US service workers who rely on tips more susceptible to depression

A recent study published by the American Journal of Epidemiology found that service workers in the United States who rely on tips are more susceptible to mental illness than un-tipped employees.

Workers in restaurants, salons, transportation services and other areas tend to be more reliant on tips because hourly wages in these occupations are often the lowest in all sectors. However, the uncertain nature of tips and irregular schedules contributes to higher rates of stress and depression among service workers.

The study found that, in particular, women in tipped service positions “had greater odds of reporting a depression diagnosis or symptoms relative to women in non-service work.”

The most common signs of mental illness include depression, sleeplessness and chronic stress, which are frequently found in individuals who work the most tiresome and demanding service jobs. Such work requires constant physical and mental activity, often exacerbated by the pressure imposed on workers by managers to meet profit demands.

According to Sarah Andrea, a Ph.D. candidate at the Oregon Health and Science University-Portland State University School of Public Health and the lead author of the study, “the higher prevalence of mental health problems may be linked to the precarious nature of service work, including lower and unpredictable wages, insufficient benefits, and a lack of control over work hours and assigned shifts.”

Ever-changing work schedules in service industry occupations (as well as in retail, warehouse, and many other part-time positions) have become commonplace within most American companies and undoubtedly cause immense distress among workers. These individuals must juggle personal and family obligations while being straddled with randomly assigned work schedules.

The Economic Policy Institute released a study in 2015 which found that a staggering 17 percent of the labor force must work under precarious schedules.

A 2018 survey conducted by the University of Illinois at Urbana-Champaign of 1,717 Illinois workers found that 20 percent of hourly workers were regularly or often scheduled for on-call shifts, responsible for showing up to work when contacted or else be left without a shift, while over 40 percent said they had to do on-call work at least on occasion. Over a third of the workers get their schedule less than a week in advance, with over 10 percent of respondents stating they received less than one-days’ notice.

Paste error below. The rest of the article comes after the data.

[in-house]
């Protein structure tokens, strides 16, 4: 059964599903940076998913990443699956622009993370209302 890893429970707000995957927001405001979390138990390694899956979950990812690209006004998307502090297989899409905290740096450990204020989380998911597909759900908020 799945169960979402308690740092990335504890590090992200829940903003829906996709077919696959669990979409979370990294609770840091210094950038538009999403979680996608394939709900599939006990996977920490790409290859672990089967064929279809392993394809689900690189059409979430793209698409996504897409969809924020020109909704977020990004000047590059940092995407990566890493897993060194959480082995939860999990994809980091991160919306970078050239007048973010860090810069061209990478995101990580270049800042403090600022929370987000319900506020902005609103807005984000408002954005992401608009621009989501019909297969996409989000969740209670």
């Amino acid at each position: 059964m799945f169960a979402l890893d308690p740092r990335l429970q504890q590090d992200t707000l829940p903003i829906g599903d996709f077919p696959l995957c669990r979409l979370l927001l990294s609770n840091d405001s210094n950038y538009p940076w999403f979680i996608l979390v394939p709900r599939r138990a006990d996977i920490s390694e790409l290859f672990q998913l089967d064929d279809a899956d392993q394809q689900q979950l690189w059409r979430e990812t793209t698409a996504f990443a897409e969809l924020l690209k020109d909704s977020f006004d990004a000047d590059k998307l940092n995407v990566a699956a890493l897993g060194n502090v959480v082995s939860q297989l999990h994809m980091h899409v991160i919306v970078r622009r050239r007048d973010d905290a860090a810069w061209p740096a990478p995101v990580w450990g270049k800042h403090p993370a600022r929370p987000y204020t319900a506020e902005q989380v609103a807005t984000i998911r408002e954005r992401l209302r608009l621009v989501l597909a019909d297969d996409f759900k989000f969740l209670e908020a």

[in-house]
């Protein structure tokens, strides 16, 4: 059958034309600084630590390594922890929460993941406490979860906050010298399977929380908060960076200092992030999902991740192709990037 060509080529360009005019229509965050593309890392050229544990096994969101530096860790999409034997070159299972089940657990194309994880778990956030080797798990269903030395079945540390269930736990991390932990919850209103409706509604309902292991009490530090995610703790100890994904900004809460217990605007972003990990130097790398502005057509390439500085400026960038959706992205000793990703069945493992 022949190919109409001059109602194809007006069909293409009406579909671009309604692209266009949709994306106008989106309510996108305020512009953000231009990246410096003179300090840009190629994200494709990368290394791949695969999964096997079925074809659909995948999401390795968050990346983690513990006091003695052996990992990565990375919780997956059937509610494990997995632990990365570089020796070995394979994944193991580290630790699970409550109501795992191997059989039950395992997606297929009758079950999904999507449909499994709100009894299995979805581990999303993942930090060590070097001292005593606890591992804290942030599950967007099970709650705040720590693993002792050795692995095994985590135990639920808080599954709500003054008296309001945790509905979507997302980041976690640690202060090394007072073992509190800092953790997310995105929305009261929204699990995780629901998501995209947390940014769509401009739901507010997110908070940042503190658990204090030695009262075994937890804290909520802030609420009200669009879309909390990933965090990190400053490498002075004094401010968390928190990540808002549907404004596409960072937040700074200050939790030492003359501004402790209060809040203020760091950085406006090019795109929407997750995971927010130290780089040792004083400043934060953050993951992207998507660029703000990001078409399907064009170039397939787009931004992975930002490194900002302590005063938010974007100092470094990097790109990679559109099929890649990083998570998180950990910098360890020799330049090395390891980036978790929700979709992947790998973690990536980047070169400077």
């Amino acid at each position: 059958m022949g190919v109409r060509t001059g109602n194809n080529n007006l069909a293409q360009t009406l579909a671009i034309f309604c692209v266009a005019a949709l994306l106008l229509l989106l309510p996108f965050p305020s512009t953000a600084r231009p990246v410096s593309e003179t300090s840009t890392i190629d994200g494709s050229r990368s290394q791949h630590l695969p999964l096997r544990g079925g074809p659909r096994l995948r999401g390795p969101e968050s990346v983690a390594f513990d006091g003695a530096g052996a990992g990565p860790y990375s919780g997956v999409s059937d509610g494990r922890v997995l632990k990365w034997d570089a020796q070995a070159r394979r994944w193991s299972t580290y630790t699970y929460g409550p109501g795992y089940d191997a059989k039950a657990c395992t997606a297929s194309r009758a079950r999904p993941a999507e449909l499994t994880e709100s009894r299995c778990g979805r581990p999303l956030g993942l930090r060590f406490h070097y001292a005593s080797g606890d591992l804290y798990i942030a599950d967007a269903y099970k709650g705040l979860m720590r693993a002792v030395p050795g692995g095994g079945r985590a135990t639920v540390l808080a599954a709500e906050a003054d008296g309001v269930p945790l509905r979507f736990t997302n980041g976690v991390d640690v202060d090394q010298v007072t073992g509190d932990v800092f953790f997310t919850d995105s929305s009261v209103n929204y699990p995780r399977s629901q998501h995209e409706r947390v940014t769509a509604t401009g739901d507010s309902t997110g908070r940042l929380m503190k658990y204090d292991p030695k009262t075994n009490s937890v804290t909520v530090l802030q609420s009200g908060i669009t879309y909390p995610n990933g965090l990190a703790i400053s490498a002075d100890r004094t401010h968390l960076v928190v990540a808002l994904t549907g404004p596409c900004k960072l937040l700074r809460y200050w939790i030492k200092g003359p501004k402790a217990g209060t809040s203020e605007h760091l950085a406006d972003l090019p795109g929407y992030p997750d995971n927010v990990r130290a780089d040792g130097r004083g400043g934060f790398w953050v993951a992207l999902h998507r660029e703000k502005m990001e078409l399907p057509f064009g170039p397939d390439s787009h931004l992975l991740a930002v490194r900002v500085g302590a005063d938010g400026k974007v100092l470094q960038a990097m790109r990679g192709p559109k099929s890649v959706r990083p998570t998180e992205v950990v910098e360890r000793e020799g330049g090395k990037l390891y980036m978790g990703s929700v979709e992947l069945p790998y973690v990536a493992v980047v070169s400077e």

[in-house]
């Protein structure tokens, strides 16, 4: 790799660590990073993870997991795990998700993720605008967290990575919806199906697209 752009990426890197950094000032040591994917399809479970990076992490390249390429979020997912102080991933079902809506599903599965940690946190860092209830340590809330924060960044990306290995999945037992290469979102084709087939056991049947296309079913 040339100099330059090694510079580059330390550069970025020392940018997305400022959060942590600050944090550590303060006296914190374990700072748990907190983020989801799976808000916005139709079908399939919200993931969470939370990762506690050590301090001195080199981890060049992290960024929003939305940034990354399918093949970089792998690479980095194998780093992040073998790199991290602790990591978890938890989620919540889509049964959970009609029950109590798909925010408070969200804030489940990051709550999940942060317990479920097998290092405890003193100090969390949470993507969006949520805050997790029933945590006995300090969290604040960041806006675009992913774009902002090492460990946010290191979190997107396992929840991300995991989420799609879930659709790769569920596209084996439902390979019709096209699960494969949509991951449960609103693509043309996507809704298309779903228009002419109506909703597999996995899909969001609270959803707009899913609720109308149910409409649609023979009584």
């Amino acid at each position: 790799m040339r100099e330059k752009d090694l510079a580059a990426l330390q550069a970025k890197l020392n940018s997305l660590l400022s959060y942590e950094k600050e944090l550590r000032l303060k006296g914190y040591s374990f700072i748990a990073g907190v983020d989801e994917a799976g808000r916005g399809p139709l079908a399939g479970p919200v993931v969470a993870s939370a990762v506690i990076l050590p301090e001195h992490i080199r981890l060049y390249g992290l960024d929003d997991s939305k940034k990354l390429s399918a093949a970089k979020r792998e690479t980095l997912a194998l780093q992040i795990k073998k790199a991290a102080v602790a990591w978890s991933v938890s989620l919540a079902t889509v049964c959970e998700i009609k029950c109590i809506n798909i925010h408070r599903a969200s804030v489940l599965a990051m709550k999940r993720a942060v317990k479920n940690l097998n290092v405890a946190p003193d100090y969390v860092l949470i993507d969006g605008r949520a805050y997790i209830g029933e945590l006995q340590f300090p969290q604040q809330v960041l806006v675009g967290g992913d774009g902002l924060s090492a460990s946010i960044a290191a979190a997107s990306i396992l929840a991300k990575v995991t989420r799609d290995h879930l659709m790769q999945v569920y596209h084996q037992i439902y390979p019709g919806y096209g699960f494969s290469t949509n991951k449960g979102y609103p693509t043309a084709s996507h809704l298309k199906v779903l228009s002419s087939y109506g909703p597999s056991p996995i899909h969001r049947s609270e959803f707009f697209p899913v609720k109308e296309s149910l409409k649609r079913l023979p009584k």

Moreover, tipped and contingent work occupations do not provide the necessary income needed to sustain a family or even one person. Irregular pay and schedules make it impossible for a worker to budget or plan for emergencies.

The consequences of this uncertainty on the mental and psychological health of workers are not hard to understand. According to The Hill, 63 percent of workers believe that the schedules forced on them result in negative health conditions. Two-thirds reported that their schedules interfered with their family and home lives.

A recent study published in the Journal of Occupational and Environmental Medicine found that workers with irregular shifts and schedules for extended periods had decreased mental strength that interfered with basic daily functioning, such as the ability to reason, think and remember information.

It is striking that the rise in the number of Americans compelled to enter various contingent, low-paying jobs in the “gig” economy corresponds to the rise in mental illness and fatalities related to it from suicide, Alzheimer’s disease and drug and alcohol addiction. A report issued in June by the Centers for Disease Control Prevention (CDC) found that between 1999 and 2016, the suicide rate increased by 25 percent. Last year alone, 45,000 people died from suicide. Another CDC report found that more than 72,000 people died from drug overdoses in 2017, a 9.5 percent increase from the previous year.

The large share of workers entering into service occupations as part-time or contingent employees reflects the declining social conditions of workers since the 2008 financial crisis. The Obama administration, in the aftermath of the trillion-dollar bailout of Wall Street, led a frontal assault on the working class that resulted in one of the greatest transfers of wealth from the poor to the rich. Nearly 95 percent of the jobs created during the Obama administration were part-time, contract, on-call or temporary.

The false claims of an economic recovery and the belief that all is well in American society, touted by the Obama and Trump administrations alike, disguises the awful social reality that tens of millions of workers face under the criminal and callous capitalist system. The country’s wealth, concentrated in the hands of a parasitic financial and corporate elite, must be seized by the working class and used to address these pressing psychological, mental and social afflictions.